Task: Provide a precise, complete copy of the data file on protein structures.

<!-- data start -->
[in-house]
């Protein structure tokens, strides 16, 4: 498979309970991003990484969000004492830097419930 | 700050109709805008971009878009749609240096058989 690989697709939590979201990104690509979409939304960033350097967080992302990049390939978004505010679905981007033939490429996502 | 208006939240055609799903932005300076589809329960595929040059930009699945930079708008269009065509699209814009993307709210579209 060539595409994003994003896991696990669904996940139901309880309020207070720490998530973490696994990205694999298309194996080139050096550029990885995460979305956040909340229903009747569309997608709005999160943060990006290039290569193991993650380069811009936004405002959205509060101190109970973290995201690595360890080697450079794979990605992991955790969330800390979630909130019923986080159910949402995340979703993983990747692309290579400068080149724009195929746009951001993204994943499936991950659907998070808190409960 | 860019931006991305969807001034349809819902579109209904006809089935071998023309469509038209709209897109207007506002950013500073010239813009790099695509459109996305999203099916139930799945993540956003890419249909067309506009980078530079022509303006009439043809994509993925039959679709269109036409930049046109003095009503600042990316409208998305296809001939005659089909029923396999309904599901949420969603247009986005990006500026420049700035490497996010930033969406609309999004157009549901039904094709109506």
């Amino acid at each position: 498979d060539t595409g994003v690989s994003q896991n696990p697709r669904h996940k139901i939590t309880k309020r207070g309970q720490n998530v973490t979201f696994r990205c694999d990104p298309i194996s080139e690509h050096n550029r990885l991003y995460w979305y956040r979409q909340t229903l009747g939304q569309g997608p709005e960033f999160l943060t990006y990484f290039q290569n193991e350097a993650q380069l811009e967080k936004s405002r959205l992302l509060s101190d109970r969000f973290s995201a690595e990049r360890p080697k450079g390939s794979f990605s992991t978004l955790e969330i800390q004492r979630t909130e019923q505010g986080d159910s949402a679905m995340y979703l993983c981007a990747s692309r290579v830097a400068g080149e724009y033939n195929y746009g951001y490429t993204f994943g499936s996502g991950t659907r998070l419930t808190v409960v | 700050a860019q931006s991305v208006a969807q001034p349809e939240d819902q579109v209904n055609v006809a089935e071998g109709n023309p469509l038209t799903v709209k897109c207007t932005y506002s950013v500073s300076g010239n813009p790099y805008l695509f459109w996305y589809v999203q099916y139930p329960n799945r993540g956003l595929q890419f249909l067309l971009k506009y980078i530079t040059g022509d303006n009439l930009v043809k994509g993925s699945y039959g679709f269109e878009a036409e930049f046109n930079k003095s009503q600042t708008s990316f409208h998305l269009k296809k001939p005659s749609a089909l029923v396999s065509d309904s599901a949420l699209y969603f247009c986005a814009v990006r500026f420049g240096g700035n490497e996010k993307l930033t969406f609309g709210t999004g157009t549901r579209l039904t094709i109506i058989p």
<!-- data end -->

[in-house]
């Protein structure tokens, strides 16, 4: 498979309970991003990484969000004492830097419930 | 700050109709805008971009878009749609240096058989 690989697709939590979201990104690509979409939304960033350097967080992302990049390939978004505010679905981007033939490429996502 | 208006939240055609799903932005300076589809329960595929040059930009699945930079708008269009065509699209814009993307709210579209 060539595409994003994003896991696990669904996940139901309880309020207070720490998530973490696994990205694999298309194996080139050096550029990885995460979305956040909340229903009747569309997608709005999160943060990006290039290569193991993650380069811009936004405002959205509060101190109970973290995201690595360890080697450079794979990605992991955790969330800390979630909130019923986080159910949402995340979703993983990747692309290579400068080149724009195929746009951001993204994943499936991950659907998070808190409960 | 860019931006991305969807001034349809819902579109209904006809089935071998023309469509038209709209897109207007506002950013500073010239813009790099695509459109996305999203099916139930799945993540956003890419249909067309506009980078530079022509303006009439043809994509993925039959679709269109036409930049046109003095009503600042990316409208998305296809001939005659089909029923396999309904599901949420969603247009986005990006500026420049700035490497996010930033969406609309999004157009549901039904094709109506």
């Amino acid at each position: 498979d060539t595409g994003v690989s994003q896991n696990p697709r669904h996940k139901i939590t309880k309020r207070g309970q720490n998530v973490t979201f696994r990205c694999d990104p298309i194996s080139e690509h050096n550029r990885l991003y995460w979305y956040r979409q909340t229903l009747g939304q569309g997608p709005e960033f999160l943060t990006y990484f290039q290569n193991e350097a993650q380069l811009e967080k936004s405002r959205l992302l509060s101190d109970r969000f973290s995201a690595e990049r360890p080697k450079g390939s794979f990605s992991t978004l955790e969330i800390q004492r979630t909130e019923q505010g986080d159910s949402a679905m995340y979703l993983c981007a990747s692309r290579v830097a400068g080149e724009y033939n195929y746009g951001y490429t993204f994943g499936s996502g991950t659907r998070l419930t808190v409960v | 700050a860019q931006s991305v208006a969807q001034p349809e939240d819902q579109v209904n055609v006809a089935e071998g109709n023309p469509l038209t799903v709209k897109c207007t932005y506002s950013v500073s300076g010239n813009p790099y805008l695509f459109w996305y589809v999203q099916y139930p329960n799945r993540g956003l595929q890419f249909l067309l971009k506009y980078i530079t040059g022509d303006n009439l930009v043809k994509g993925s699945y039959g679709f269109e878009a036409e930049f046109n930079k003095s009503q600042t708008s990316f409208h998305l269009k296809k001939p005659s749609a089909l029923v396999s065509d309904s599901a949420l699209y969603f247009c986005a814009v990006r500026f420049g240096g700035n490497e996010k993307l930033t969406f609309g709210t999004g157009t549901r579209l039904t094709i109506i058989p």